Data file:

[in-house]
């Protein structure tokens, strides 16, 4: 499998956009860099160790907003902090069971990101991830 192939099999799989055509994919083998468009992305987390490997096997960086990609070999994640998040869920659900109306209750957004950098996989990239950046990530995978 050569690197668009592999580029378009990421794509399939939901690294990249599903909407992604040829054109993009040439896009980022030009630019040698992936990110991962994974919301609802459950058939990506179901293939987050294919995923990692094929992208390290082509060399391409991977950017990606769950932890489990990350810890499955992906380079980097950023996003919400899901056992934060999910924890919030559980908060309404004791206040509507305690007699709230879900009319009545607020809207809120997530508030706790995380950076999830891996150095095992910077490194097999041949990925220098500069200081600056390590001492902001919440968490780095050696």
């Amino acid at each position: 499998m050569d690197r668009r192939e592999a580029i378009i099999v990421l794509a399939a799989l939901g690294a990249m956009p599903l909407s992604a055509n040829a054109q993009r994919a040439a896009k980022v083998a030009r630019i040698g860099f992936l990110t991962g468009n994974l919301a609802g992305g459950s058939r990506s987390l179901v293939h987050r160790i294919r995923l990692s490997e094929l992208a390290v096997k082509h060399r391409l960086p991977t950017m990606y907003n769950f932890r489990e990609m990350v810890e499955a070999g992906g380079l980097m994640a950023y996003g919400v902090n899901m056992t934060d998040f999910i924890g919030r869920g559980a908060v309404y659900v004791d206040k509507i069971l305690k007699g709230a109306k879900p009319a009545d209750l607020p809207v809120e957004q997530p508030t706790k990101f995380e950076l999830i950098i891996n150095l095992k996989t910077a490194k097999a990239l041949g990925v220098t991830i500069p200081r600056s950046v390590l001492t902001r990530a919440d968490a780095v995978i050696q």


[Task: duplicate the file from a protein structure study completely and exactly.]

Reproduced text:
[in-house]
């Protein structure tokens, strides 16, 4: 499998956009860099160790907003902090069971990101991830 192939099999799989055509994919083998468009992305987390490997096997960086990609070999994640998040869920659900109306209750957004950098996989990239950046990530995978 050569690197668009592999580029378009990421794509399939939901690294990249599903909407992604040829054109993009040439896009980022030009630019040698992936990110991962994974919301609802459950058939990506179901293939987050294919995923990692094929992208390290082509060399391409991977950017990606769950932890489990990350810890499955992906380079980097950023996003919400899901056992934060999910924890919030559980908060309404004791206040509507305690007699709230879900009319009545607020809207809120997530508030706790995380950076999830891996150095095992910077490194097999041949990925220098500069200081600056390590001492902001919440968490780095050696």
């Amino acid at each position: 499998m050569d690197r668009r192939e592999a580029i378009i099999v990421l794509a399939a799989l939901g690294a990249m956009p599903l909407s992604a055509n040829a054109q993009r994919a040439a896009k980022v083998a030009r630019i040698g860099f992936l990110t991962g468009n994974l919301a609802g992305g459950s058939r990506s987390l179901v293939h987050r160790i294919r995923l990692s490997e094929l992208a390290v096997k082509h060399r391409l960086p991977t950017m990606y907003n769950f932890r489990e990609m990350v810890e499955a070999g992906g380079l980097m994640a950023y996003g919400v902090n899901m056992t934060d998040f999910i924890g919030r869920g559980a908060v309404y659900v004791d206040k509507i069971l305690k007699g709230a109306k879900p009319a009545d209750l607020p809207v809120e957004q997530p508030t706790k990101f995380e950076l999830i950098i891996n150095l095992k996989t910077a490194k097999a990239l041949g990925v220098t991830i500069p200081r600056s950046v390590l001492t902001r990530a919440d968490a780095v995978i050696q």